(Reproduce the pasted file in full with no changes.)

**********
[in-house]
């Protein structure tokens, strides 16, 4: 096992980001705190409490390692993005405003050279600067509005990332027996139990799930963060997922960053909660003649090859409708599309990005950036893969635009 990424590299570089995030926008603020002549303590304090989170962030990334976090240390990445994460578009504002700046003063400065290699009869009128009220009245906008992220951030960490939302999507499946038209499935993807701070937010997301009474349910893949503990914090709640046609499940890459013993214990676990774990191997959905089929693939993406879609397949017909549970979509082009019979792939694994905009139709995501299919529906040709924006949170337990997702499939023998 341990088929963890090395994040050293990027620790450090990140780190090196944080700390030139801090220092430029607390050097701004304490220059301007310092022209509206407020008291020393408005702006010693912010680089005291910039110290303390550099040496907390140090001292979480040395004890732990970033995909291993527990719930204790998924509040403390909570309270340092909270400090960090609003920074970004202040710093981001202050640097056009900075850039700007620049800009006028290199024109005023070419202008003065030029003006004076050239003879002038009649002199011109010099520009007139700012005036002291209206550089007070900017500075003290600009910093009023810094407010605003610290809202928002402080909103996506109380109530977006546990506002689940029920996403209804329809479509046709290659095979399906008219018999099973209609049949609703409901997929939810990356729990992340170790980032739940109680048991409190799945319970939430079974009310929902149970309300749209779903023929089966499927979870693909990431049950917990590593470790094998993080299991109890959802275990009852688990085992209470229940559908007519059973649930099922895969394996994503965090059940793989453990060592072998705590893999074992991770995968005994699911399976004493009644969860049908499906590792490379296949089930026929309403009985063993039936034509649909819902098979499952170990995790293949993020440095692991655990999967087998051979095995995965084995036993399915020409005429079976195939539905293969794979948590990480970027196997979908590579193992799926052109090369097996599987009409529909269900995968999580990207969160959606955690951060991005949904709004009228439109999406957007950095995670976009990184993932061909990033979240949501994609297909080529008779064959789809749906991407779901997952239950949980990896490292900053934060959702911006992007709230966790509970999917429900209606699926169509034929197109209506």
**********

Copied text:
[in-house]
């Protein structure tokens, strides 16, 4: 096992980001705190409490390692993005405003050279600067509005990332027996139990799930963060997922960053909660003649090859409708599309990005950036893969635009 990424590299570089995030926008603020002549303590304090989170962030990334976090240390990445994460578009504002700046003063400065290699009869009128009220009245906008992220951030960490939302999507499946038209499935993807701070937010997301009474349910893949503990914090709640046609499940890459013993214990676990774990191997959905089929693939993406879609397949017909549970979509082009019979792939694994905009139709995501299919529906040709924006949170337990997702499939023998 341990088929963890090395994040050293990027620790450090990140780190090196944080700390030139801090220092430029607390050097701004304490220059301007310092022209509206407020008291020393408005702006010693912010680089005291910039110290303390550099040496907390140090001292979480040395004890732990970033995909291993527990719930204790998924509040403390909570309270340092909270400090960090609003920074970004202040710093981001202050640097056009900075850039700007620049800009006028290199024109005023070419202008003065030029003006004076050239003879002038009649002199011109010099520009007139700012005036002291209206550089007070900017500075003290600009910093009023810094407010605003610290809202928002402080909103996506109380109530977006546990506002689940029920996403209804329809479509046709290659095979399906008219018999099973209609049949609703409901997929939810990356729990992340170790980032739940109680048991409190799945319970939430079974009310929902149970309300749209779903023929089966499927979870693909990431049950917990590593470790094998993080299991109890959802275990009852688990085992209470229940559908007519059973649930099922895969394996994503965090059940793989453990060592072998705590893999074992991770995968005994699911399976004493009644969860049908499906590792490379296949089930026929309403009985063993039936034509649909819902098979499952170990995790293949993020440095692991655990999967087998051979095995995965084995036993399915020409005429079976195939539905293969794979948590990480970027196997979908590579193992799926052109090369097996599987009409529909269900995968999580990207969160959606955690951060991005949904709004009228439109999406957007950095995670976009990184993932061909990033979240949501994609297909080529008779064959789809749906991407779901997952239950949980990896490292900053934060959702911006992007709230966790509970999917429900209606699926169509034929197109209506």